Some of my favorites from Resist include “Endless War,” “Raise Your Banner,” and “Supernova.”
I had never heard of A Bad Think until this summer. I didn’t know they were a group. I honestly didn’t know they existed. But then I started seeing ads for their new album pop up all over my social media sites. I remember one saying “If you like Blackfield, you’ll like A Bad Think.” Well, I finally checked out songs from A Bad Think on YouTube. I don’t understand the Blackfield comparison at all, but I ended up liking A Bad Think. A Bad Think is Michael Marquart, a former member of Flock of Seagulls. A Bad Think is his project. I believe it’s him doing every instrument and writing every song. And it’s good. I’m glad I gave in to the advertising pressure online.
“Feel Me” and “Falling Star” are good tracks to check out.
I don’t know what to expect from Opeth albums now, and at the same time, I do. I know they’re probably not going to feature any death metal growls, but they’ll still take me on a ride like they used to. Their latest album, In Cauda Venenum, is a good example of that. I do have to admit that this album took a little while to grow on me. It’s got a bit more of a jazzy tone to it than previous Opeth albums do. That isn’t an issue for me, but I don’t know that I expected it. See what I’m saying? The songs on this album flow very well together, almost to the point that I don’t know where one song ends and the next begins. That’s almost a flaw in the album, but I still liked it enough to rank it as the 8th Best Album of 2019.
Songs I was able to figure out the beginning and end to that I liked include “Dignity,” “Lovelorn Crime,” and “Universal Truth.”
King Hobo formed by accident. During the 2005 Sounds of the Underground tour, members of Clutch and Opeth would hang out and jam between sets. That sparked a friendship and eventually their self-titled album in 2008, which I ranked very high in my Top 10 list that year. Their second album, Mauga, is also very good and worth checking out, especially if you like Clutch, “stoner bands,” or “jam bands.”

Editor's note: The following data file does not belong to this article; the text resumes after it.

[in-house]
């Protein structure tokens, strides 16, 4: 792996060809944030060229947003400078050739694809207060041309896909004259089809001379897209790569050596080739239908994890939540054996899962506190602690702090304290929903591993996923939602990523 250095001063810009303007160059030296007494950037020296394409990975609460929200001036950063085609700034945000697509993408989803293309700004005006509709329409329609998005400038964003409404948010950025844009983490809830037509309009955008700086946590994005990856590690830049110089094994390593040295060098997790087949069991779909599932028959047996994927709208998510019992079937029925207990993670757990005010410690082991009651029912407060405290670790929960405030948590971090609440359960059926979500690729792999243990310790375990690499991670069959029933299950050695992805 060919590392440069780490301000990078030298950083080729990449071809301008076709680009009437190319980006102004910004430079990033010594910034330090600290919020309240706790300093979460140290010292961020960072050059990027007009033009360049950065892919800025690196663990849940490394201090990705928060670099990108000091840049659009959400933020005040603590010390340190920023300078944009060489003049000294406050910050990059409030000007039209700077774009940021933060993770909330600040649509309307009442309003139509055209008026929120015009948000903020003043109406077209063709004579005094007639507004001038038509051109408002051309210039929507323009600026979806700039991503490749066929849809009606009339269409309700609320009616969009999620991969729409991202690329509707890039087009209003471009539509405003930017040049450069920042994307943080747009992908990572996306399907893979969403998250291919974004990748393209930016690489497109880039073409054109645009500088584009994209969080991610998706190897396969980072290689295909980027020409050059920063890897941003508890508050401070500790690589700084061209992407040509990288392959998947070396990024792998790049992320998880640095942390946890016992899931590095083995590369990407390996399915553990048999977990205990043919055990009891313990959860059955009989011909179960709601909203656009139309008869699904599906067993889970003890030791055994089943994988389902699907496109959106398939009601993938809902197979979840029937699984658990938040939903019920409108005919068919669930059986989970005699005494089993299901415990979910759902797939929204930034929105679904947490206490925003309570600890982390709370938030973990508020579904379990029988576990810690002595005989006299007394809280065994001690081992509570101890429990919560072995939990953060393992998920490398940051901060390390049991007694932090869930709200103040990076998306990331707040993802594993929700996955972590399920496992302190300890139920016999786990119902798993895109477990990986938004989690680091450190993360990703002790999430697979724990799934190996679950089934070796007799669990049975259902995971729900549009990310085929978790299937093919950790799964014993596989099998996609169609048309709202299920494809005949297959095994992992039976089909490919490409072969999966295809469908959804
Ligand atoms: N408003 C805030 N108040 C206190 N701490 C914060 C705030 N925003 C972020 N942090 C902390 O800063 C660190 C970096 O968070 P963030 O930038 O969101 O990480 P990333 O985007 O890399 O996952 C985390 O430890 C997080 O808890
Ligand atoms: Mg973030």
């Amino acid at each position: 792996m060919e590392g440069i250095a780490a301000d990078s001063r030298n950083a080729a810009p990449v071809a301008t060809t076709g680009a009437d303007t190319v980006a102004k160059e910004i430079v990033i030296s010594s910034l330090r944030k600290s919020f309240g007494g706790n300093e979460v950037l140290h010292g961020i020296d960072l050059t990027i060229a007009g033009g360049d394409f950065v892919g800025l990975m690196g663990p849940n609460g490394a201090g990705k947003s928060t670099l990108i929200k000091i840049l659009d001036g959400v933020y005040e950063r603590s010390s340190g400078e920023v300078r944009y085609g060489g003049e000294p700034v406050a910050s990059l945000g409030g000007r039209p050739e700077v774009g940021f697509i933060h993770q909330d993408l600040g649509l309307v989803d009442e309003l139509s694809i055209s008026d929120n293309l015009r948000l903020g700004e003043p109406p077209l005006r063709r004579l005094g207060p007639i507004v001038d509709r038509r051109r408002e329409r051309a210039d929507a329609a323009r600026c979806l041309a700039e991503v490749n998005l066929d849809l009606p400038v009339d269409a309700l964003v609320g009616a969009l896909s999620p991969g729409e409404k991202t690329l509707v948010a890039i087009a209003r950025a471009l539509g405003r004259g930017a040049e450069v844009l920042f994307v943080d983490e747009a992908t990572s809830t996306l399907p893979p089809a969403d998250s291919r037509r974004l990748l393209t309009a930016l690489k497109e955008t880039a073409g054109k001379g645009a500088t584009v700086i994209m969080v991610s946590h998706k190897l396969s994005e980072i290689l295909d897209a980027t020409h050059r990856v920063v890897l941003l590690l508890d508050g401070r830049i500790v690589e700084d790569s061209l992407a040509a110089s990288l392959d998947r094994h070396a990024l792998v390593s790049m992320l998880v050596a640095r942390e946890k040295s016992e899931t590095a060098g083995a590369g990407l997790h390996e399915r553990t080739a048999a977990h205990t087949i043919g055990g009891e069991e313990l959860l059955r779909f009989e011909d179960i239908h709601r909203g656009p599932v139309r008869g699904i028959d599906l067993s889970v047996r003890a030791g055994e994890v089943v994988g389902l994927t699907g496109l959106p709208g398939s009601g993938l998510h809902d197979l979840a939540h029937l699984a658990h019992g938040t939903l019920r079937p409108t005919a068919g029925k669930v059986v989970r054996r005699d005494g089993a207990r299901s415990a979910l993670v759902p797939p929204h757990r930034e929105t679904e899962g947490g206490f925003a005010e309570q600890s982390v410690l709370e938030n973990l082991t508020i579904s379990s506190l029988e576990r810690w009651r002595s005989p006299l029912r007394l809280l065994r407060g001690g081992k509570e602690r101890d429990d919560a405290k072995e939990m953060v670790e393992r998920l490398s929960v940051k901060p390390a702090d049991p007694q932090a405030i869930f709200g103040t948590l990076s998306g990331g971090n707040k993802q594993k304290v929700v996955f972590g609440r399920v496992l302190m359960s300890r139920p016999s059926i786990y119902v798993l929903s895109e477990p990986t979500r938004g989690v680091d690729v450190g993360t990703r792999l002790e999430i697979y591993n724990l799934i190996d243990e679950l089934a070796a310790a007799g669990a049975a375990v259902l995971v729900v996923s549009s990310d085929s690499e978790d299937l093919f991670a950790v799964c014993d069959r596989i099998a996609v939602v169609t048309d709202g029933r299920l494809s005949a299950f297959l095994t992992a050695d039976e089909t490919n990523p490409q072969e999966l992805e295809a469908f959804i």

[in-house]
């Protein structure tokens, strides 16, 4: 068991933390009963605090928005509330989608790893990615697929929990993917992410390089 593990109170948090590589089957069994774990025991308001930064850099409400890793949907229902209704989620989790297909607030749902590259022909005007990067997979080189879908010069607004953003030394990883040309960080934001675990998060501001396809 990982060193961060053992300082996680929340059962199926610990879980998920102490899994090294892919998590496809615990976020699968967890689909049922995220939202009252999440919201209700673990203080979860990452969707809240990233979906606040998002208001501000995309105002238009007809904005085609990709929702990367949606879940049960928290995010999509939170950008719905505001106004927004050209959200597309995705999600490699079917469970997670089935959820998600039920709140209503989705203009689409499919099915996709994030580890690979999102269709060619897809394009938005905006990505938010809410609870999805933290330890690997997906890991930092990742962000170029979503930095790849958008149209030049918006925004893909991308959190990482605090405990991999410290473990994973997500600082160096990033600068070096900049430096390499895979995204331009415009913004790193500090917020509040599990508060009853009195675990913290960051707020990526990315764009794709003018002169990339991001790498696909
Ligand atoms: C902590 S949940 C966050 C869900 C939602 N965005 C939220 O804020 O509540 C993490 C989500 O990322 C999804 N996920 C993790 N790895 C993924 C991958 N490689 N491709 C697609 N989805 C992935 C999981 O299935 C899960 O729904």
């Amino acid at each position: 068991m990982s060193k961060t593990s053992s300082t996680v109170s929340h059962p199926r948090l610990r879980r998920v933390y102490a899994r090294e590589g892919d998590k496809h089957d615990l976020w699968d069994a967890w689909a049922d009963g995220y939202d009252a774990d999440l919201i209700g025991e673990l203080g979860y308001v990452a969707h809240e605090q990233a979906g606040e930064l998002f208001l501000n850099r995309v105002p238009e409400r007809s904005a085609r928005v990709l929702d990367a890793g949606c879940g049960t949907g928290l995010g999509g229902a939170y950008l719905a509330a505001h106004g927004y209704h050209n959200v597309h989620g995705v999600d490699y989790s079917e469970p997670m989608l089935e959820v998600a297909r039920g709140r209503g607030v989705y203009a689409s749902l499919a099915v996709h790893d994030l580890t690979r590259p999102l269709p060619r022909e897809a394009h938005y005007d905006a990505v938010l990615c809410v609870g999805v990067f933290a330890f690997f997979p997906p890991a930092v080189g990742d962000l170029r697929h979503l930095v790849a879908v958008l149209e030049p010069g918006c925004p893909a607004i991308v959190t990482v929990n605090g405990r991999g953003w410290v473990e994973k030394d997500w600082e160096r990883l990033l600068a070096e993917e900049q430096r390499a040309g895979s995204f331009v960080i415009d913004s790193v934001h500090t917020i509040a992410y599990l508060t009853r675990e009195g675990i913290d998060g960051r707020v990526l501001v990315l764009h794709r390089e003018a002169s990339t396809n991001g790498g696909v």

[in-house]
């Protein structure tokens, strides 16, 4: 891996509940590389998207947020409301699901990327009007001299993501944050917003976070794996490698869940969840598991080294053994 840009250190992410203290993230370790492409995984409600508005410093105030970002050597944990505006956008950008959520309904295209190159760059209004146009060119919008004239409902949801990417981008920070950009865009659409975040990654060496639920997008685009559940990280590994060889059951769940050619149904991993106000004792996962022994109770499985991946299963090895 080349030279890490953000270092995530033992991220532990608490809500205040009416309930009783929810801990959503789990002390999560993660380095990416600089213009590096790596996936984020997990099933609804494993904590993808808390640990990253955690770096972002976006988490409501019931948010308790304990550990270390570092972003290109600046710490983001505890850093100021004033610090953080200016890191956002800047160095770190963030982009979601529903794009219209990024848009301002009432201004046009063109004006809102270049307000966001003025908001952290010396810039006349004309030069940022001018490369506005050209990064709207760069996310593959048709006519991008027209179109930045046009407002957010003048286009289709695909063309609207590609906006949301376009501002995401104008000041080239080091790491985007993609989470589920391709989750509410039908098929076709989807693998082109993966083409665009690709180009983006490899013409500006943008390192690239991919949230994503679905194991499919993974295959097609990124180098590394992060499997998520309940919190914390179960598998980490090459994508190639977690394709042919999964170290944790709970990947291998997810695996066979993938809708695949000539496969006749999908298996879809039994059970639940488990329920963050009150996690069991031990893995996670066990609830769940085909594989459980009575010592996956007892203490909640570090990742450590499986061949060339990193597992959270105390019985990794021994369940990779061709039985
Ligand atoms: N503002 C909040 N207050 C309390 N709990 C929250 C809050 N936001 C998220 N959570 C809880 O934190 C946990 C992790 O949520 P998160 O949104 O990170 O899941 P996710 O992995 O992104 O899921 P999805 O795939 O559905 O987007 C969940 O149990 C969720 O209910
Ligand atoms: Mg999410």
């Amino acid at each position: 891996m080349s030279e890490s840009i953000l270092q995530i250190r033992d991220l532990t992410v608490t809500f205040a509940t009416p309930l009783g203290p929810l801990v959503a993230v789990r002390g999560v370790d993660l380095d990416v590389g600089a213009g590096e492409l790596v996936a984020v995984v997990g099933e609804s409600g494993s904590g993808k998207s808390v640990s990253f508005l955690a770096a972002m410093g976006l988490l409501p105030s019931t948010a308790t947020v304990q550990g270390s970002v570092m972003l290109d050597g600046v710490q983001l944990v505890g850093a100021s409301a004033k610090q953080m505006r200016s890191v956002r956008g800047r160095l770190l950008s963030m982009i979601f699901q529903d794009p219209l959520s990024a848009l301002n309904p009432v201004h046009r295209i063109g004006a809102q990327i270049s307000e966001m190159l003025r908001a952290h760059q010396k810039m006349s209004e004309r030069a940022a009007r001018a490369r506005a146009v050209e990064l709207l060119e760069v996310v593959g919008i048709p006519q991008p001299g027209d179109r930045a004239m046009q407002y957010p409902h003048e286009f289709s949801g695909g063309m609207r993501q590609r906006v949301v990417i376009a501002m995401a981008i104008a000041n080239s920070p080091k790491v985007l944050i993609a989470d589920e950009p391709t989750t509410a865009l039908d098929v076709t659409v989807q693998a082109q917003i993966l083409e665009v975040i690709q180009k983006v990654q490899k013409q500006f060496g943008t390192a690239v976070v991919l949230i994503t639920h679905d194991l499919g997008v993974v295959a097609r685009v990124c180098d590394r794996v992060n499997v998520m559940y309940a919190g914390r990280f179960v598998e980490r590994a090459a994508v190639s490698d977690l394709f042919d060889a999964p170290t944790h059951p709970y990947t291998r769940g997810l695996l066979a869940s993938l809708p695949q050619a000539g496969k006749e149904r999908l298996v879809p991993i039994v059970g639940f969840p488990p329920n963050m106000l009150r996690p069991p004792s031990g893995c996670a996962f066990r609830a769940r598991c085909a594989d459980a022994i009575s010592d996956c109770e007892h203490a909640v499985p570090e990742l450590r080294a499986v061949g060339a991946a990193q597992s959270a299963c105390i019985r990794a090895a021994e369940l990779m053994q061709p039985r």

The opening track on Mauga is “Hobo Ride” which immediately became one of my favorite songs from this year. The title track and “King Blues” are also good ones to try.
Finishing off my Top 10 list is another band that I wasn’t aware of until this year, Whitechapel. Apparently, their 2019 album, the Valley, is their 7th studio album. Who knew? Well, actually a good friend of mine knew and she texted me about one of their songs and she said it was “depressing as Hell. It’s amazing.” She got my attention. I watched the video. It was very emotional. It “went there” in ways that I’m not used to seeing. It was actually a very graphic video, which she warned me about. But, based on that, I wanted to see/hear more. I got the album and listened to the whole thing. Wow. They have a new fan. They’re classified as Deathcore and Progressive. That’s a weird combination for bands, but it works for them.
If my vague description of the Valley didn’t do enough for you, check out their video for the song that my friend recommended to me, “When a Demon Defiles a Witch.” But, be warned that it deals with serious stuff. My other favorite song from the album is “Doom Woods.”
Other albums that were in consideration for my Top 10, but just didn’t make it were Le Butcheretts’ bi/Mental, Corpse Flower from Mike Patton and Jean Claude Vannier, Signs by the Tedeschi-Trucks Band, and Agonizing Love from Lonesome Wyatt (from Those Poor Bastards).
The Black Keys put out Let’s Rock during 2019 and I just think it’s very forgettable. That’s a shame, because I’ve really liked their albums up until this point. I saw them in concert this year and the new songs didn’t win me over.
I became aware of Jinjer during the year and liked one song that I heard. I got the album, Macro, and thought it sounded too much like other bands that I’ve heard. I lost interest quickly.
Imperial Teen’s second album Now We Are Timeless really isn’t timeless.
I’m not too aware of which bands will be putting out new albums in 2020. I believe Paradise Lost and Clutch may have ones. I’m hoping to discover a new band or two during the year. Who knows, maybe social media ads will work again. But, I hope that 2020 gives me a few good albums to enjoy. If any of them are half as good as some of the ones in this year’s Top 10, I won’t have much to complain about.
A note about eligibility for my 2019 Album of the Year:
– the album must have had a United States street date in 2019.
– the album must be new material (for the band or artist).
– live albums are only eligible if they’re new material.